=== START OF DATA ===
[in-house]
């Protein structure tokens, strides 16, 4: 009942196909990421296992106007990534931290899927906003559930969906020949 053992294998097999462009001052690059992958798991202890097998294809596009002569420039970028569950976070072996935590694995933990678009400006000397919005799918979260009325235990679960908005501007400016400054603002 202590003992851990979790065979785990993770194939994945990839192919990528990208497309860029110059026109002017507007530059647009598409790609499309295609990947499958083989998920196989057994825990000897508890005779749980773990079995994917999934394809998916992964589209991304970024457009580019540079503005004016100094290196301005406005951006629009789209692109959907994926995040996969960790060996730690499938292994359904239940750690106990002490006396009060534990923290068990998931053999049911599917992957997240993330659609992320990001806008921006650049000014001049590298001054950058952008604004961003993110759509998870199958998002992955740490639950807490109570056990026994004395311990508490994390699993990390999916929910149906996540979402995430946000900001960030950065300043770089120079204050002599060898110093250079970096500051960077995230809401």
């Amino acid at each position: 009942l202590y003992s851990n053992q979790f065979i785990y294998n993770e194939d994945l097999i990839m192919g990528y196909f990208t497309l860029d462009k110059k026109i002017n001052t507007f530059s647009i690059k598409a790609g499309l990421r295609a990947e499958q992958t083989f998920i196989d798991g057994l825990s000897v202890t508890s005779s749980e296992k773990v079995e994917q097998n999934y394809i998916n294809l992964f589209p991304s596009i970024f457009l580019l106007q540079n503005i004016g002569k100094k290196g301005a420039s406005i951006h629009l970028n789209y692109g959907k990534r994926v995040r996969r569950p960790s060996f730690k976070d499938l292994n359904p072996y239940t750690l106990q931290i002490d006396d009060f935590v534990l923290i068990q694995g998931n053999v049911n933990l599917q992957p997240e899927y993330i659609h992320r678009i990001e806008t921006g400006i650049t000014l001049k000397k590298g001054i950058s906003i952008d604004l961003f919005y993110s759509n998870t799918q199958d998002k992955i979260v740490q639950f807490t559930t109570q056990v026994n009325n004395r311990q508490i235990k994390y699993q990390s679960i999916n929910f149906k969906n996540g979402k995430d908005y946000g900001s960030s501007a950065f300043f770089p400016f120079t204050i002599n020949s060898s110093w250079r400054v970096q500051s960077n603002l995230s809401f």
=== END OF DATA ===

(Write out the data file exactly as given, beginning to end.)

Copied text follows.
[in-house]
């Protein structure tokens, strides 16, 4: 009942196909990421296992106007990534931290899927906003559930969906020949 053992294998097999462009001052690059992958798991202890097998294809596009002569420039970028569950976070072996935590694995933990678009400006000397919005799918979260009325235990679960908005501007400016400054603002 202590003992851990979790065979785990993770194939994945990839192919990528990208497309860029110059026109002017507007530059647009598409790609499309295609990947499958083989998920196989057994825990000897508890005779749980773990079995994917999934394809998916992964589209991304970024457009580019540079503005004016100094290196301005406005951006629009789209692109959907994926995040996969960790060996730690499938292994359904239940750690106990002490006396009060534990923290068990998931053999049911599917992957997240993330659609992320990001806008921006650049000014001049590298001054950058952008604004961003993110759509998870199958998002992955740490639950807490109570056990026994004395311990508490994390699993990390999916929910149906996540979402995430946000900001960030950065300043770089120079204050002599060898110093250079970096500051960077995230809401």
């Amino acid at each position: 009942l202590y003992s851990n053992q979790f065979i785990y294998n993770e194939d994945l097999i990839m192919g990528y196909f990208t497309l860029d462009k110059k026109i002017n001052t507007f530059s647009i690059k598409a790609g499309l990421r295609a990947e499958q992958t083989f998920i196989d798991g057994l825990s000897v202890t508890s005779s749980e296992k773990v079995e994917q097998n999934y394809i998916n294809l992964f589209p991304s596009i970024f457009l580019l106007q540079n503005i004016g002569k100094k290196g301005a420039s406005i951006h629009l970028n789209y692109g959907k990534r994926v995040r996969r569950p960790s060996f730690k976070d499938l292994n359904p072996y239940t750690l106990q931290i002490d006396d009060f935590v534990l923290i068990q694995g998931n053999v049911n933990l599917q992957p997240e899927y993330i659609h992320r678009i990001e806008t921006g400006i650049t000014l001049k000397k590298g001054i950058s906003i952008d604004l961003f919005y993110s759509n998870t799918q199958d998002k992955i979260v740490q639950f807490t559930t109570q056990v026994n009325n004395r311990q508490i235990k994390y699993q990390s679960i999916n929910f149906k969906n996540g979402k995430d908005y946000g900001s960030s501007a950065f300043f770089p400016f120079t204050i002599n020949s060898s110093w250079r400054v970096q500051s960077n603002l995230s809401f």